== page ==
Now, you may be asking about term insurance since it is the most commonly compared product to whole life. I own millions of dollars in term insurance but this form of insurance fits more into the category of auto or homeowner insurance and specifically covers your family if a death occurs. We are not discussing insurance coverage here. What we are discussing is whole life insurance as an asset class and how the unique features of a whole life policy can make it a perfect addition to a financial plan.
SDLI as a bank alternative
Now, a common use of these policies (which we will refer to as SDLI) is to take advantage of its high yields and tax-free growth as a bank alternative. I have explained this extensively in other podcasts so I won’t drill down too deep here but the basis for this idea is due to low yielding bank rates.
A challenge savers face is the necessity for holding cash in low yielding saving accounts. As savers, the need to hold cash in a savings account is important to have access to funds when needed. The trade off for this access is little to no growth on the assets.
Though viewed mostly as a longer-term financial vehicle, a well-designed SDLIC can rival a bank savings account due to high, early cash values. Here are few things to think about:
With historically low interest rates, banks have little incentive to offer much of a return on a deposit account. While bank accounts offer a safe place to store cash, yields are low and are taxable.
In contrast, SDLIC offers access to the account surrender value through policy loans or withdrawals. The earnings are in line with bond yields at 3-4% and have favorable tax treatment by the IRS. In addition, they offer an enhanced death benefit and long term care benefits.
There are no perfect situations. A SDLIC does have a couple drawbacks:
- There are premium (deposit) requirements for 5-7 years depending on the design.
- Policies have some cash restrictions in the early years that decrease over time allowing more access each year that passes. (In year one, they allow 65-80% access depending on the design)
Though a SDLIC does have some early restriction on access, if you do not need all of your money in the early years of contributing to a policy, this can offer more growth and benefits than using a bank account over time.
A proper design of these plans will offer access to cash when you need it in order to make big-ticket purchases that you would otherwise rely on a bank to lend you money.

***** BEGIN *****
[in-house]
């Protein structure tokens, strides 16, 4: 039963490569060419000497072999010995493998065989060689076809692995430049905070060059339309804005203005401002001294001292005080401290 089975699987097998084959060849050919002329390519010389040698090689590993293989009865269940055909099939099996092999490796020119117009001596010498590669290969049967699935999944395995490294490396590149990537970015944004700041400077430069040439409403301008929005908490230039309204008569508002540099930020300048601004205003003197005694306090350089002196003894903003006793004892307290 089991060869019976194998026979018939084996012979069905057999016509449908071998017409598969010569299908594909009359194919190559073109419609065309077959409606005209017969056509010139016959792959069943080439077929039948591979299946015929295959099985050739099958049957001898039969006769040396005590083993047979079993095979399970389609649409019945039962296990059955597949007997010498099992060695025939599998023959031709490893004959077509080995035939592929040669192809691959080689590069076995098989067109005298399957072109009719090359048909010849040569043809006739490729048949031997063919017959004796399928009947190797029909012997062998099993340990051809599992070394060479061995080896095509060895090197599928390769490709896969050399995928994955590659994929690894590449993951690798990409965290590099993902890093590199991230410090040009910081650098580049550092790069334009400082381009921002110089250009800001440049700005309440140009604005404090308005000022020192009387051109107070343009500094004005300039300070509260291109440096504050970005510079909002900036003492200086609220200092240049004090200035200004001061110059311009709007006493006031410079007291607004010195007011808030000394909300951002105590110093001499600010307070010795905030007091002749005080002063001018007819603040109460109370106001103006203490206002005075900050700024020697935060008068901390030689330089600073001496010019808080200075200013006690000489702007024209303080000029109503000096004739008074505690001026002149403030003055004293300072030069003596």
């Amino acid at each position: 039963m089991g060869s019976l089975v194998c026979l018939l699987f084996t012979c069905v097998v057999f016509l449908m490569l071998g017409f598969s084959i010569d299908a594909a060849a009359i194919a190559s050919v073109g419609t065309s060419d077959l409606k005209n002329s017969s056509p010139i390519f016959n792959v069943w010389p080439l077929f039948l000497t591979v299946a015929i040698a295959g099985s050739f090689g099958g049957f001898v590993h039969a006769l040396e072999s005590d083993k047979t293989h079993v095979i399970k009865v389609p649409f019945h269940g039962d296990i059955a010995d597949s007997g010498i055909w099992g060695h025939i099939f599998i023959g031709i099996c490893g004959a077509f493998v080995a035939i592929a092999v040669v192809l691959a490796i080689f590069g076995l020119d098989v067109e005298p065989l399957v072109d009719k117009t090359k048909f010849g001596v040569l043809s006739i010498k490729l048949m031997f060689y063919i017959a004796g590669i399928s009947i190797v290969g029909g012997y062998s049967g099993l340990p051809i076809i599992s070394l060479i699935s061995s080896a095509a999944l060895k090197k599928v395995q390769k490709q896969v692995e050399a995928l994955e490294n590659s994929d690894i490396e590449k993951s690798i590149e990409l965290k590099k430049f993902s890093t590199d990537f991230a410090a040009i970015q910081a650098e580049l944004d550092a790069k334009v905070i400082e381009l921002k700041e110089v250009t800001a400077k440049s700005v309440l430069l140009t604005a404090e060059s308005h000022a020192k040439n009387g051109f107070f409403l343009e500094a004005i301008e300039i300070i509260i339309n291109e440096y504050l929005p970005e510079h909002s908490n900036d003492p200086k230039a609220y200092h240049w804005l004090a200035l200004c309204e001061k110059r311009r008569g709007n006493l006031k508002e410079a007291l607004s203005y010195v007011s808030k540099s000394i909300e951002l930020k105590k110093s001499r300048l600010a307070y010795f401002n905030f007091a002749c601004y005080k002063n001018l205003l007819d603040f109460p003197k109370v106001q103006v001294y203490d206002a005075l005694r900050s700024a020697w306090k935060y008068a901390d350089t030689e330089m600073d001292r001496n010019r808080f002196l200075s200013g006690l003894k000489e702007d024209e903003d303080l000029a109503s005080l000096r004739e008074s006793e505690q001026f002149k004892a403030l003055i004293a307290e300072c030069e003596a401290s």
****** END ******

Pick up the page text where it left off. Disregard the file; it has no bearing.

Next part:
Bank loans and SDLIC
Often time’s people become accustom to relying on bank loans to make automobile purchases, education needs, home improvements, weddings, etc. It has become second nature for people to take on these loans when cash reserves or cash flow is inadequate to fund the need.
- When using a SDLIC, the policy design and loan provisions allow policy owners to take policy loans from the policy. These loans are provided by the insurance company issuing the policy and are not a withdrawal of policy cash values. (The policy value and death benefit are used as collateral for the loan.)
- Payments to repay the loan are optional (though we recommend you have a pay back method) and your money remains in the policy with uninterrupted compounding tax-free growth.
- Therefore, when a loan is taken, the insurance company lends you money with interest (typically around 5%) and your cash remains in the policy accumulating with interest and dividends (3-4%).
- When you borrow money from a bank, you are paying interest back to the bank with no method to recapture the cost of borrowing the money and you have a required fixed payment due each month.
- When you store money in a savings account and then withdrawal money to make your purchase, the money withdrawn is then gone and no longer working for you.
- When you store money in a bank account (as we have already discussed) you have >1% in taxable earnings.
In both instances, whether you use a SDLIC or a bank loan, you have interest charges, which is a cost for borrowing money. However, there are significant differences that you should take time to understand. When you borrow money from a bank, you are spending money you do not have. There is nothing supporting the loan other than your signed contract with no method to recover the interest paid.
If you are storing money in a bank account to make these purchases then you are dealing with all of the problem we have already mentioned. You have little in earnings and when money is withdrawn from the account, that money is gone and is not working for you.